Last Sunday, we drove from Carrizo Plain to Bakersfield on a highway we hadn’t been on before. It wound its way through the Temblor Mountains and there were wide swaths of wildflowers all over. Then we got to the top and began the descent. At the bottom of the hills, we were driving through a gray, barren landscape covered with insect-like oil pumps, courtesy of Chevron Oil. Ugh! What a difference on the two sides of the mountain.
Our usual RV park neighborhood in Bakersfield is a rather unattractive area close to the highway heading into the Tehachapi Mountains, but it gets the job done: supermarkets, cheap (relatively!) gas and laundry facilities. We looked for the movie “The Girl with the Dragon Tattoo” but it wasn’t playing anywhere in Bakersfield. I guess Swedish-language films aren’t too popular here. (By the way, the book is a great read.)
Tuesday was driving day to Death Valley. A short hop over the Tehachapi’s and we were happy to be back in the desert. Another steep rise over the Panamint Mountains and we were coasting into Stovepipe Wells. Ah, it was joy to be back in the middle of nowhere. Wednesday, we got up very early and went out to the Mesquite Sand Dunes near Stovepipe Wells. The weather was great, cool before sunrise and warm but not too hot after sunrise. We both like taking abstracts of the dunes. They have subtle patterns that vary sharply from dune to dune. Then there are the weird little tracks of beetles, lizards and other small creatures, as well as bushes that create their own patterns on the dunes. I also discovered a bee burrowing under the sand. He repeatedly would go into his little hole and push a little bit of sand out. Then there’s just sitting on the top of a dune and contemplating things. There were a few other photographers out there, but we all kept far enough apart to maintain a feeling of solitude.
That afternoon, we drove to the Charcoal Kilns, an odd place in the Panamint Mountains, where they built beehive-shaped ovens to make charcoal out of nearby trees. There was still snow on the ground at 7,000+ feet, and we were chilly in our Bermuda shorts.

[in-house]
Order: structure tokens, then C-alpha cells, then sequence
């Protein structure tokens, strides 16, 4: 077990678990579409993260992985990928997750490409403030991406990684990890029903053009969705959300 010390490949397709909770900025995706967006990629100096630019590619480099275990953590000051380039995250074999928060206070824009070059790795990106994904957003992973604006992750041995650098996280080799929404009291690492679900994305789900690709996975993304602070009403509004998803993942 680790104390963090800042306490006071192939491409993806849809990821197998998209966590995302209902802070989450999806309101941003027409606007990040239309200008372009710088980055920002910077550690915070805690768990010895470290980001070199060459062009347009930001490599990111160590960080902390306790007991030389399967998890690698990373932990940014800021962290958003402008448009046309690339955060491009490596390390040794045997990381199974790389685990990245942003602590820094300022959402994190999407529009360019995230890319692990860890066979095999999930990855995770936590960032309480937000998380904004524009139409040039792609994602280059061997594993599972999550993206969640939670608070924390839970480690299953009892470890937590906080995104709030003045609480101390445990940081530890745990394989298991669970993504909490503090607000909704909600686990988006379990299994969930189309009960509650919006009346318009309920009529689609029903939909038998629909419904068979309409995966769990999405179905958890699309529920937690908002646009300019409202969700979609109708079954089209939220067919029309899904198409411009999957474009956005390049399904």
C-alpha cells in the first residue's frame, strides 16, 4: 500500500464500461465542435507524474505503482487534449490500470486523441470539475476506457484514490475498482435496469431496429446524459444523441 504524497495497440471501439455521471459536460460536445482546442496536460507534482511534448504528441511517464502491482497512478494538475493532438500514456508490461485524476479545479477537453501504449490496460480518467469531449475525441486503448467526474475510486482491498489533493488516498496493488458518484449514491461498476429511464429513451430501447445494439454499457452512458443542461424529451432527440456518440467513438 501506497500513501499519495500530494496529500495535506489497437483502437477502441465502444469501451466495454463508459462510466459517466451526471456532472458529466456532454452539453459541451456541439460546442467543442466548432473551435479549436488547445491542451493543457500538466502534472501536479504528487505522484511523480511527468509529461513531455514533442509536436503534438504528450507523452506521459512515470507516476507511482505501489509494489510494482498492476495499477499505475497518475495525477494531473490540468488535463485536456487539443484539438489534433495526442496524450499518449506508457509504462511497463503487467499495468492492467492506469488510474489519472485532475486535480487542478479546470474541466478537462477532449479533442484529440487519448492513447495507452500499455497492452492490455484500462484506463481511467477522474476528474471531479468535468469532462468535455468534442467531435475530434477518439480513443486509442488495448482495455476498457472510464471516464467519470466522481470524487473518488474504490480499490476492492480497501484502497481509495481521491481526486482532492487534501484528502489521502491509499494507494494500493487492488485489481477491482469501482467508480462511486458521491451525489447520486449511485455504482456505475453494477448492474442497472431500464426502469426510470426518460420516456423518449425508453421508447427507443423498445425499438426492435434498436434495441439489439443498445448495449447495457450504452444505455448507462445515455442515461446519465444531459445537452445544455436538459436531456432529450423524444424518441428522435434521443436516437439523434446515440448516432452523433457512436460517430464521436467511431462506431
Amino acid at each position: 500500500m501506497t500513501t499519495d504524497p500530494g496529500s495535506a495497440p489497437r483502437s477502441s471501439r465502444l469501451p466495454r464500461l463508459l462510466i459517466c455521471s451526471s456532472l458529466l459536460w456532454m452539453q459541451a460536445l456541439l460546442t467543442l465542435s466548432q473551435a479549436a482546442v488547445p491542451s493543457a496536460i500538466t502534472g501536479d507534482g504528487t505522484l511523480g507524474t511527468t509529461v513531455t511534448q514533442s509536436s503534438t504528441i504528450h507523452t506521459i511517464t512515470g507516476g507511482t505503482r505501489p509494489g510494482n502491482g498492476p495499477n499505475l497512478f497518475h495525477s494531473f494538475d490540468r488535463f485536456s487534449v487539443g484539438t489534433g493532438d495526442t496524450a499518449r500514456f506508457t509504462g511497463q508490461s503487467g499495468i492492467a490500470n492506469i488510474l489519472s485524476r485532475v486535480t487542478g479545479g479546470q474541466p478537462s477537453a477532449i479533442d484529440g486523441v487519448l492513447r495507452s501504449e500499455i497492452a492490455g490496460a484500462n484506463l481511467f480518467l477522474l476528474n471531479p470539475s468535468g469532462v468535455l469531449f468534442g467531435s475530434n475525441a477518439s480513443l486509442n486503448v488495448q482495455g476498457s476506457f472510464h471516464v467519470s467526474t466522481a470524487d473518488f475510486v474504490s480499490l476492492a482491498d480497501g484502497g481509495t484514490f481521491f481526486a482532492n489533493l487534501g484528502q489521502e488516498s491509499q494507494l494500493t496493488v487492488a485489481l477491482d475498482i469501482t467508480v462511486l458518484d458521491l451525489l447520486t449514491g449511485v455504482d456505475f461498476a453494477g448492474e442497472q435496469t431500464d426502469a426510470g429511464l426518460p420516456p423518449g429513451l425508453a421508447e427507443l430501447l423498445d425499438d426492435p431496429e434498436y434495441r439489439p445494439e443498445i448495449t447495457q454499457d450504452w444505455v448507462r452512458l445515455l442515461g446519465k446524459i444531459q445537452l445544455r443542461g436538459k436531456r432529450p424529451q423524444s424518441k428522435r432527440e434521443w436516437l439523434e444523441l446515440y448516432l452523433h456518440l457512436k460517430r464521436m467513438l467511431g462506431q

On Thursday, we went to Titus Canyon, one of our favorite places in Death Valley. But before the canyon, we stopped in Rhyolite, a ghost town that has quite a few buildings left standing. Their big strike was in 1906-07, and the town grew rapidly. Now, the train station is mostly intact, but fenced off. Bits of the bank, the school and the mercantile still stand. The neatest building is the bottle house, built with heaven-knows how many bottles, set in cement. I followed a moto-cyclist in full regalia to a little miner’s shack. She let me take her picture in the doorway, looking like a space-person, recently landed. Right next to Rhyolite is the Goldwell Open Air Museum, with its strange collection of artwork. We found a new addition on this trip: a bench created with tile, bottle caps, glass, abalone and other ephemera.
After that, we started down the gravel road to Titus Canyon. The first 10 miles are fairly unspectacular; then you get into the foothills and enter a multicolored mud-hill heaven. After some serious switchbacks, we reached Red Pass, a small space with parking for about 3 vehicles, that looks into two valleys. After a slow, bumpy descent, we reached Leadfield, a defunct mining town. Then it’s into Titus Canyon. For about 6 miles, you gently descend into the canyon, that gets narrower and narrower, as the walls get higher and higher. To top it off, the walls vary between silver and peach-colored stone. The light wasn’t as perfect as the first time we went through (in 1980), but was still quite beautiful.
Friday was moving day – all of 26 miles from Stovepipe Wells to Furnace Creek. We were in line at Stovepipe, waiting to dump our gray tank, when I heard a wonderful sound. Peering out the window, I saw a guy playing a Xylophone, a little way in the desert, like a pied piper. I went over, with a few other people, and discovered Michael Charles Smith (marimbamike.com) and found out that he was playing a marimba, not a xylophone. Great music – check out the website. After clearing the gray tank, we did the short run to Furnace Creek and settled into Sunset Campground, a huge gravel parking lot, with nary a tree among 750 campsites. But it gets the job done and it’s possible to see the snow-capped Panamint peaks if you get a good campsite.
We went for an afternoon drive to Artist’s Palette, which is a multi-colored conglomeration of mud hills that look like melting ice cream. (Speaking of which, we haven’t had any ice cream on our trip yet!)
Today, we got up early and went for a hike up Golden Canyon. The quiet beauty of the Death Valley won us over once again, as we hiked up canyons of every color of cream, gold, rust and brown. The wildflowers haven’t run amok yet, but there are bits of greenery all over the place. It’s nice to be here in spring.